A Cost Impact Analysis of the Renewable Energy and Energy Efficiency Portfolio Standard for Investor-Owned Utilities in North Carolina
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A Renewable Portfolio Standard (RPS) is a policy tool that sets a requirement for retail sellers of electricity to provide a minimum portion of their electricity sales from renewable resources. The RPS at state levels has become one of the most important policy incentives for stimulating clean energy expansion in electricity utilities in the United States. In 2007, North Carolina promulgated a Renewable Energy and Energy Efficiency Portfolio Standard (REPS), requiring the investor-owned utilities (IOUs) to meet up to 12.5% of their energy needs through renewable energy resources by 2021. This Master’s Project is designed to evaluate the cost and rate impacts of REPS on three IOUs in North Carolina from the perspective of retail market. Referring to the core modeling approaches and assumptions in the former technical report for North Carolina, this project establishes a cost impact model to compare the total annual cost of the Utilities’ Portfolio and Alternative REPS Portfolio from 2011 to 2030. The project also analyzes the impacts of different sensitivities. The results suggest that the REPS policy exerts no cost impact on IOUs until 2017 and a 0.54 cents/kWh increase of retail electricity rate will be reached in 2030 under the REPS obligation. According to sensitivity analysis, the extended availability of Production Tax Credit (PTC), high fuel price of coal and natural gas, as well as high construction cost of nuclear plant will reduce the total incremental cost of the REPS policy over 20 years. It is noted that the design of the alternative REPS Portfolio in this project introduces major differences in model results compared to the former technical report. Levelized cost assumptions and forecasts of future fossil fuel prices would bring other uncertainties to this Master’s Project.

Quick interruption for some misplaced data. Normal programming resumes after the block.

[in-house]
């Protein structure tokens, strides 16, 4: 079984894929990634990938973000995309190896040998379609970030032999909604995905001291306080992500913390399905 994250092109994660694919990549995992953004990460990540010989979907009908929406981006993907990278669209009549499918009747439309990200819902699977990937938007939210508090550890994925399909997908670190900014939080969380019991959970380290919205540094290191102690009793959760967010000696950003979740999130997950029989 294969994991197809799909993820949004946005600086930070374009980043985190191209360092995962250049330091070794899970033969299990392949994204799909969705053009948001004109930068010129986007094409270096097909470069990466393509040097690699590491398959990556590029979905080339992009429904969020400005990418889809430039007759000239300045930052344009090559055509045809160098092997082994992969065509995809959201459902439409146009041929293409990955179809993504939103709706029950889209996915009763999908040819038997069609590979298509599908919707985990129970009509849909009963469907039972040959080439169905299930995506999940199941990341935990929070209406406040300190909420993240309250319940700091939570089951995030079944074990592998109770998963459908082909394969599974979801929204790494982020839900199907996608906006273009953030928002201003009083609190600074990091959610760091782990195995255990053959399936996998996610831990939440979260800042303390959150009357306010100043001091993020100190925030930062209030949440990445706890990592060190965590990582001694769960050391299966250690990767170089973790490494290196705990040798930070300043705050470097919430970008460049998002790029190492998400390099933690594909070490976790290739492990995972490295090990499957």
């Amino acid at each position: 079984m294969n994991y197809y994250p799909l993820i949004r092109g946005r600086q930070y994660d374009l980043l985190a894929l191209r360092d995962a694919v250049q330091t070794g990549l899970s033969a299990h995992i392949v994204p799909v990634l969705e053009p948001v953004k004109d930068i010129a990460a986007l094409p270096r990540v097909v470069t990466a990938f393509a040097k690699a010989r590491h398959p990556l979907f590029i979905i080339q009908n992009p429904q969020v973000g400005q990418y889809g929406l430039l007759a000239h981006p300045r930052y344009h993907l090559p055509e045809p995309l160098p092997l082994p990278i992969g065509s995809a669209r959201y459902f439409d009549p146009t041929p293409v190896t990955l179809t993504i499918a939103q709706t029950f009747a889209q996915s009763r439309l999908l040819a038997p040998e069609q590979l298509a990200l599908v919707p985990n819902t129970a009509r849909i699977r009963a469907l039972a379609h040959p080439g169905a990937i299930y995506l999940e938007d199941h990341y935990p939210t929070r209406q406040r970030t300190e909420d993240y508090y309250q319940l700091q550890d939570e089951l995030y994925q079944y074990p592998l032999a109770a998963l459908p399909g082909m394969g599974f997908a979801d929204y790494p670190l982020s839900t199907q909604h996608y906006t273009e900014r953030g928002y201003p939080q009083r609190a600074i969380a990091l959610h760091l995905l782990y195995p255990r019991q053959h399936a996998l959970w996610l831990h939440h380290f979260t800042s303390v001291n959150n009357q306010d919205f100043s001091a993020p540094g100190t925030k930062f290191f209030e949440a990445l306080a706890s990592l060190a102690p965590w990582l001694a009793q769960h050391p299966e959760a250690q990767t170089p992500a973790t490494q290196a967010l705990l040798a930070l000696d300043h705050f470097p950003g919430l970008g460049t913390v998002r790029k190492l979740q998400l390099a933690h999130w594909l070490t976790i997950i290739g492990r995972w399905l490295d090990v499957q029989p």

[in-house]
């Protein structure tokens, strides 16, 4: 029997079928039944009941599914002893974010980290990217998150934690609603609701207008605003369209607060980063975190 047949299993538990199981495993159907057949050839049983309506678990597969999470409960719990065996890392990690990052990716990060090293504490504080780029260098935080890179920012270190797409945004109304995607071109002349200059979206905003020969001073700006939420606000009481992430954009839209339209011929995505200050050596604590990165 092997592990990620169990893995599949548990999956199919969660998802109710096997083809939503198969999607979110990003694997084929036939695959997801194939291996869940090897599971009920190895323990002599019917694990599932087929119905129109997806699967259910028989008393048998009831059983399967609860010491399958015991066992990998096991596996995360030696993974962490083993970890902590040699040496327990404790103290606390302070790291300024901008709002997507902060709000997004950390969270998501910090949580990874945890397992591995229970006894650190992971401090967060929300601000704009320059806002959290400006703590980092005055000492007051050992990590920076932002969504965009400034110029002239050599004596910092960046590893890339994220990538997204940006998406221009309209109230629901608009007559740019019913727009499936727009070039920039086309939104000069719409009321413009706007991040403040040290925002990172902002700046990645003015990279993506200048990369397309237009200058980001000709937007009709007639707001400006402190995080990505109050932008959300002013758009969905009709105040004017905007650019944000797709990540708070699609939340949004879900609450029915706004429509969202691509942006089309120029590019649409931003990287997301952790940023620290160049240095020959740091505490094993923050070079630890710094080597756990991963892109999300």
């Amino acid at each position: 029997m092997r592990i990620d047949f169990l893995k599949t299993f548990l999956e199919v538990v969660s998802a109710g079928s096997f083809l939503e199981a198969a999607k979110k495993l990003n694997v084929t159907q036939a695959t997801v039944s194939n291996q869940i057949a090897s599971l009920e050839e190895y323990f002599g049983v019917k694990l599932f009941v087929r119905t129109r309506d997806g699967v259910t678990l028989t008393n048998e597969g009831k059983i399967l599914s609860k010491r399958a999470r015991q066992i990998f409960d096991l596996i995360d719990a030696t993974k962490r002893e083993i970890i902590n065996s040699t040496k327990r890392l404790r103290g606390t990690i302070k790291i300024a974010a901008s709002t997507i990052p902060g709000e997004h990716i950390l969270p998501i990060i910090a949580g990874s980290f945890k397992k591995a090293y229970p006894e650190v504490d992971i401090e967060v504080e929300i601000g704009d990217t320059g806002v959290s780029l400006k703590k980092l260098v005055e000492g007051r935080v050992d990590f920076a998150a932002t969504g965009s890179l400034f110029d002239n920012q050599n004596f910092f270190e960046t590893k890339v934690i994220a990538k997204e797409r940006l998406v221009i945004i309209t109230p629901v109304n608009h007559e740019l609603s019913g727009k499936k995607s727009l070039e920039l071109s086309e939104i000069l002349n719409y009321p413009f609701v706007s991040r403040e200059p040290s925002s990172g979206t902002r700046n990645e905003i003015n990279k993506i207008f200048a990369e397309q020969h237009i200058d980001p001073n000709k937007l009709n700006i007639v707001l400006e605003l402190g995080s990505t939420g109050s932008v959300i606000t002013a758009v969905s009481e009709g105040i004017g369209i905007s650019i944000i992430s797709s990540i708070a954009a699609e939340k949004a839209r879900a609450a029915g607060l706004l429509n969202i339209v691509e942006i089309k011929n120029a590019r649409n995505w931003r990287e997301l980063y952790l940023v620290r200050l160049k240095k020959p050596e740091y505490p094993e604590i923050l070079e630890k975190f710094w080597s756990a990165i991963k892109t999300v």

DepartmentNicholas School of the Environment and Earth Sciences
SubjectRenewable Portfolio Standards, Investor-owned utilities, cost impact, retail electricity rate
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